It all started out innocently enough. It was a grey and rainy day in the depths of winter break — that point where you’re not quite wishing to go back to school, but a break from your parents wouldn’t kill you. With nothing else to do and having fully recovered from my holiday baking hangover, I decided to see what my folder of bookmarked recipes had to offer.
Bon Appetit’s recipe for Momofuku Milk Bar’s famous birthday layer cake was one that I optimistically saved, hoping that one day the spirits would move me to take on such an endeavor. Until this day, it had sat in the folder unopened, frequently skipped over in favor of no-bake bars and easy cookies. But today is the day, I decided. The day I tackle a behemoth of a baking challenge.
The logical place to start was with the ingredients. All are pretty standard with one exception: clear imitation vanilla extract. Mastermind of the recipe Christina Tosi claims that this no longer widely-used vanilla substitute “elevates the flavor” and better emulates the taste of a boxed funfetti cake.
But, ya girl is not much of a planner, and thus I did not have the time to order the extract online. I had no luck at my local Safeway, and had to make do with the brown vanilla extract in my pantry (spoiler alert: I don’t think this drastically altered my results).
Alright. Planning aside, I was ready to dive in and get bakin’. The batter was standard enough and before long I had it in the oven on a 13×9 rimmed baking sheet (this is essential for proper assembly).
Then I started in on that famous, addictive crumb that sits between the layers and on top of Milk Bar’s cakes. It was similar to assembling a streusel topping for muffins, but then you just bake it on a cookie sheet. You guys, this stuff is fantastic. I think I had about half as much as I should have for the cake because I shoveled so much into my mouth.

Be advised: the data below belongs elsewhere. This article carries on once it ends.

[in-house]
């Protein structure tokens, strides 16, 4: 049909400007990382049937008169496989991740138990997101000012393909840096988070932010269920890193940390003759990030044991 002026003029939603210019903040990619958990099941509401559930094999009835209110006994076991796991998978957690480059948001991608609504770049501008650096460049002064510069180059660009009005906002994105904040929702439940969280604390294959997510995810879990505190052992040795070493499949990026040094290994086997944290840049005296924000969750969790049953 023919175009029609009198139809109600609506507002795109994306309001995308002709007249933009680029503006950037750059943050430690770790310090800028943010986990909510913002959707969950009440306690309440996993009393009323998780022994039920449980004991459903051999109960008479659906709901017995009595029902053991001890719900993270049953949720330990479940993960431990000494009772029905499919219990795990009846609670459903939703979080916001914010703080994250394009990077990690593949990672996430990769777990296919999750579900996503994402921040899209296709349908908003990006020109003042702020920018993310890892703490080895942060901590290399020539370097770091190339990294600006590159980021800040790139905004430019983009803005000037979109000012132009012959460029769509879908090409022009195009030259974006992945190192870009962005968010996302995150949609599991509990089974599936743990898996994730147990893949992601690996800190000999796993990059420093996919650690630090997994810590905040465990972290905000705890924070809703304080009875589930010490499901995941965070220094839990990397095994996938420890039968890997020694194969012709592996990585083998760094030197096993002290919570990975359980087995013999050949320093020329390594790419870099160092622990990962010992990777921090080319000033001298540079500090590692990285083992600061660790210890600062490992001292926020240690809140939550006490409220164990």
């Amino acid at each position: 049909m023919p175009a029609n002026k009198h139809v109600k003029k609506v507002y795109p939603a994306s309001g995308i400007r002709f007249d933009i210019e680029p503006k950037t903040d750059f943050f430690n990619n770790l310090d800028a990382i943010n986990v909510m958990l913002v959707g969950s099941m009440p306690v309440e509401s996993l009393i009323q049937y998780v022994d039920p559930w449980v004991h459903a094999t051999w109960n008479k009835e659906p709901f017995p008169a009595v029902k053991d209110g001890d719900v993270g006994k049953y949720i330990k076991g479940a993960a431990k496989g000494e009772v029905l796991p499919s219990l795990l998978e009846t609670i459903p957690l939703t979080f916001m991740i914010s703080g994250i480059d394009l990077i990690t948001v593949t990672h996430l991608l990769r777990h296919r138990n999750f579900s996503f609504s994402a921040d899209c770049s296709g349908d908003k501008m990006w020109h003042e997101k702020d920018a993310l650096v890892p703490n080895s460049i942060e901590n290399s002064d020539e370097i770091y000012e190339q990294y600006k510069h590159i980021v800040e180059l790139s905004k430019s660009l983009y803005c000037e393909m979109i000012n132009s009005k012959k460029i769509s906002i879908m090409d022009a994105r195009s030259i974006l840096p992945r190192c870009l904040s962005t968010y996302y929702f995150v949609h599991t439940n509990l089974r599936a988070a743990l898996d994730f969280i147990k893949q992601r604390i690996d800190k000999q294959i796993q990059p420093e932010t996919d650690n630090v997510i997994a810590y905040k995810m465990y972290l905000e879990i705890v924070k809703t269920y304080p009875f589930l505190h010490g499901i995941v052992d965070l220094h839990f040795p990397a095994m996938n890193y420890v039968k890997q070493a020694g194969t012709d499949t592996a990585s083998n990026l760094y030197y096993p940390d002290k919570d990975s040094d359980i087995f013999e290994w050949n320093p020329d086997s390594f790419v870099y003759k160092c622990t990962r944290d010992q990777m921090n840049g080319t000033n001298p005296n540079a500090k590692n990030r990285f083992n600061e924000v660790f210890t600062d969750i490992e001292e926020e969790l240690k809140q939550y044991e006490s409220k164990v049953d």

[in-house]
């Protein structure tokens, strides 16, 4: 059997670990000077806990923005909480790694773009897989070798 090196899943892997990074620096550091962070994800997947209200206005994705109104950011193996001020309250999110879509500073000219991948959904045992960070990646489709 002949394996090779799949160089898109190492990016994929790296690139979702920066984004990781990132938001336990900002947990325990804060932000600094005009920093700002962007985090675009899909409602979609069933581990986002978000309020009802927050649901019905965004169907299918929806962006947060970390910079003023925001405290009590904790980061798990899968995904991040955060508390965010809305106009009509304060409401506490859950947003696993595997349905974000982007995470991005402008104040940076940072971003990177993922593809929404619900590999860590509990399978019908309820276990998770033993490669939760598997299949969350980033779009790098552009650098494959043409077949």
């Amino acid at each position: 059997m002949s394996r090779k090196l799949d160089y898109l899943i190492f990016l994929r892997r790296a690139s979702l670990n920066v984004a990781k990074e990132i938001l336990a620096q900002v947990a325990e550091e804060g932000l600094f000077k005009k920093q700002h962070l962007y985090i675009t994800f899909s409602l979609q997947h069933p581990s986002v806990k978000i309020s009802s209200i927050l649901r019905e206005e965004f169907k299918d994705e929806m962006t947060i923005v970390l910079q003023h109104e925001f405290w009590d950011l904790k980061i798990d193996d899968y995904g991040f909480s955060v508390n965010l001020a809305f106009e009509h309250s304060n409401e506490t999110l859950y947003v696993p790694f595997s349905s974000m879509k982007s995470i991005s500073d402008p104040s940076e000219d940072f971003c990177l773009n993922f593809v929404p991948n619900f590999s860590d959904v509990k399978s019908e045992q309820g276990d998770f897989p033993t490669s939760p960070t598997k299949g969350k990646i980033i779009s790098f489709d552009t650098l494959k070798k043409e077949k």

I kept cruising along, finishing the frosting while my cake cooled. And now we reach the part of my adventure where all of my fun and success comes to a grinding halt: the assembly.
Milk Bar’s cakes may look oh-so casual, channeling an “I woke up like this” vibe, but trust me, the reality is anything but (at least for an amateur pastry chef). I realized that assembly seemed to require a 6″ spring form pan or cake ring and acetate (a bendy plastic that can be formed into, say, a ring shape), and that I had none of these things.
But I had made it this far and was determined to press on. The acetate is meant to roll up and sit inside the cake ring, allowing you to build your cake tall and keep the edges clean. I looked around my kitchen for no less than 20 minutes and finally settled on parchment paper as my next best alternative.
I free-formed my 6-inch cake cutouts and got to work layering the parchment paper on top of itself, trying to make it sturdy enough to roll into a circle and stand on its own on top of the cake stand. Approximately half a roll later, I was satisfied, taping the parchment down, ready to tackle the stacking.
I set to work on the layering: cake, milk soak, frosting, crumb, frosting, repeat. After putting the final crumbs on top, I stuck the cake in the freezer, as instructed, and hoped for the best. Feeling a bit dejected, I focused my energy into cleaning the war zone that was now my kitchen. Before I knew it, the time had come to assess how well (or poorly) I’d done. I took the cake out of the freezer and peeled back my janky parchment paper tower.
To my surprise, the cake looked pretty damn good. It was no Milk Bar carbon copy, but it wasn’t too far off. At this point, however, I was so over the aesthetics of the beast that I was just ready to taste test.
After one bite, I understood why someone would take this project on. Is it convenient? No. Is it easy? Hell no. Does is taste pretty great? Absolutely. I’ve had the pleasure of having the real Milk Bar birthday cake, and I can attest that this homemade version was spot on. Perhaps my real vanilla extract left something to be desired, but I’ll never know. The cake was fantastic and everyone raved about its looks and taste.
So, was it worth it? If you want a very impressive, very tasty knockoff of a trendy pastry, this is your cake. But you’ve been warned — you have to be ready to work for it. And if you’re not, well, you can always just order a fresh one right to your door.